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Charles Glass on the Middle East

Charles Glass on the Middle East

Last year, turbulence in the Middle East and the repercussions of the Arab Spring were most acutely felt in Syria. The carnage in Syria dominated the headlines last year. With a wealth of experience in the Middle East, Charles Glass remained at the forefront of news reportage. Assad’s durability is no surprise to him, “I think anybody who knows Syria well did expect Assad to last this long. It is a regime that has been in power since 1970 and they have rendered themselves impervious to military coups because their security system is so effective and they are used to dealing with opponents in a very brutal way but in a way that has kept them at bay for many years.”

He describes the Arab Spring as a ‘bitter pill’ for those who initiated it as the outcome has been at variance with their aspirations. “The outcome has not been what they expected, especially in Egypt where they thought they would get a democracy but got a regime which they themselves wanted to overthrow and ended up with a military takeover, which is not what they started in February 2011, they wanted to get rid of the military. Mubarak is a military man, he had a military dictatorship with fraudulent elections and now they are back in a worse position than when they started.”

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In his view, the military regime in Egypt will last for a while:“It looks like Egypt will remain a military dictatorship for some time or there will be a civil war as in Algeria when the military cancelled the elections there.”

He shares his views on militancy in the Middle East and the spawning of militant groups. “I think it’s unfortunate for the western world but much more unfortunate for the Muslim world because most Muslims don’t want to live under the kind of regime they encourage. The Salafist regime excludes non-Sunnis. An unfortunate development, but perhaps not entirely surprising, that there would be some form of reaction to western behaviour in their countries: the constant invasions, the sustaining of dictatorships, the supply of  billions of dollars worth of arms to corrupt regimes — people are going to react. In the 1960s and 1970s, the reaction was from the left which again the western world was anxious to crush.”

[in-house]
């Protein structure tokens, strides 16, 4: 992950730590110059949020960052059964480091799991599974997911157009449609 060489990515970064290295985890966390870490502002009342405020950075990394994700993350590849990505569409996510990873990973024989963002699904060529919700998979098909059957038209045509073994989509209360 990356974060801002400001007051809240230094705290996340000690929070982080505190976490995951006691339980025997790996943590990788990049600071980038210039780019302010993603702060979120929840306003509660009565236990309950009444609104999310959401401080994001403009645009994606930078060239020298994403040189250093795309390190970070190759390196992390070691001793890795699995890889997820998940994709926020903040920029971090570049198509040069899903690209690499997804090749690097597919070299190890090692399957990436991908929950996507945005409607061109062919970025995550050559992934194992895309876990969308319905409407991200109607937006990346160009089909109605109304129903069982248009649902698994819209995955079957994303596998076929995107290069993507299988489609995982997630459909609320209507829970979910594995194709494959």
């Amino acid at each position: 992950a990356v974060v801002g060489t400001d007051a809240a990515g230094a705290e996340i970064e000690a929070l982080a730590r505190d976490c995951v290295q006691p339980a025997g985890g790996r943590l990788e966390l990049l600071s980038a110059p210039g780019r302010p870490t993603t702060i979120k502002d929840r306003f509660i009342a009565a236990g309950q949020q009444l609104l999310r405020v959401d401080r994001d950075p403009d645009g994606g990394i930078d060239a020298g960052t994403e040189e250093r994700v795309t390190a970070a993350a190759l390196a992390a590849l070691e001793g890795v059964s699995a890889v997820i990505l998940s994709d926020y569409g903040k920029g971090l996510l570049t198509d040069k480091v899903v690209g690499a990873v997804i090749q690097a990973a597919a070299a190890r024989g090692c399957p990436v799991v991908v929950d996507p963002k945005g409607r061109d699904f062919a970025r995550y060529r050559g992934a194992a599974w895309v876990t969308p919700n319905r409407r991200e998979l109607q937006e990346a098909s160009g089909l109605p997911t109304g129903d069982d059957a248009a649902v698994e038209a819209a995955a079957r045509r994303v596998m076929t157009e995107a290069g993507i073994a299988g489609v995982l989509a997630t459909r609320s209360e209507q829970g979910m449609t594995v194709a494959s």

As a graduate student in Beirut, Charles Glass was drawn to a career in journalism after meeting Peter Jennings and Bill Blakemore at ABC News. “I learnt the trade from them.” He counts Noam Chomsky as one of his best friends.

 Charles Glass is a broadcaster, journalist and writer, who began his journalistic career in 1973 at the ABC News Beirut bureau with Peter Jennings. He covered the October Arab-Israeli War on the Egyptian and Syrian fronts. He also covered civil war in Lebanon, where artillery fire wounded him in 1976. He was ABC News Chief Middle East correspondent from 1983 to 1993. Since 1993, he has been a freelance writer in Paris, Tuscany, Venice and London, regularly covering the Middle East, the Balkans, Southeast Asia and the Mediterranean region. He has also published books, short stories, essays and articles in the United States and Europe.

In 1986, Glass interviewed the hostage crew of TWA flight 847 on the tarmac of Beirut Airport. He broke the news that the hijackers had removed the hostages from the plane and hidden them in the suburbs of Beirut, causing the Reagan Administration to abort a rescue attempt. In 1987, Glass himself was abducted and held hostage for two months before escaping from his Shiite Muslim captors. In 1988, he exposed Saddam Hussein’s then-secret biological weapons program. The U.S. government rejected Glass’s claims, until Iraq invaded Kuwait in 1990. In addition, Glass was the only U.S. television correspondent in northern Iraq covering the entire Kurdish rebellion in 1991. One year later, he went alone with a hidden camera to Indonesian-occupied East Timor and, despite government restrictions, filmed and filed a report on repression and torture. This report influenced a U.S. Senate committee to vote to suspend U.S. military aid to Indonesia. He has covered wars in the Middle East, Eritrea, Rhodesia, Somalia, Iraq and Bosnia-Herzegovina. He was the overseas and investigative correspondent for CNN & TIME, a weekly news magazine that ran on CNN from 1999 to 2001. He covered the 2003 invasion of Iraq for ABC News and Harper’s magazine. He returned to Iraq in 2004 for The Independent and the London Review of Books. 

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Glass has served as a correspondent for Newsweek magazine and The Observer. For more thirty years, he has been a regular contributor and columnist in newspapers and magazines in the United States and the United Kingdom. He has lectured regularly on the Middle East, American foreign policy, world journalism and human rights in the United States and Britain. His work has appeared in TIME magazine, The Christian Science Monitor, Chicago Daily News, The Guardian, The Daily and Sunday Telegraph, The Independent and Independent on Sunday, The Spectator, New Statesman, Times Literary Supplement, Rolling Stone, Esquire, GQ and The American Conservative. He has published short fiction in Granta and The London Magazine. He is a special correspondent for London Review of Books.

 Charles Glass has authored several critically acclaimed books on the Arab world, including: Tribes with Flags, Money for Old Rope, The Tribes Triumphant, The Northern Front, Americans in Paris: Life and Death Under the Nazi Occupation, 1940-1944 and Deserter: The Last Untold Story of the Second World War.


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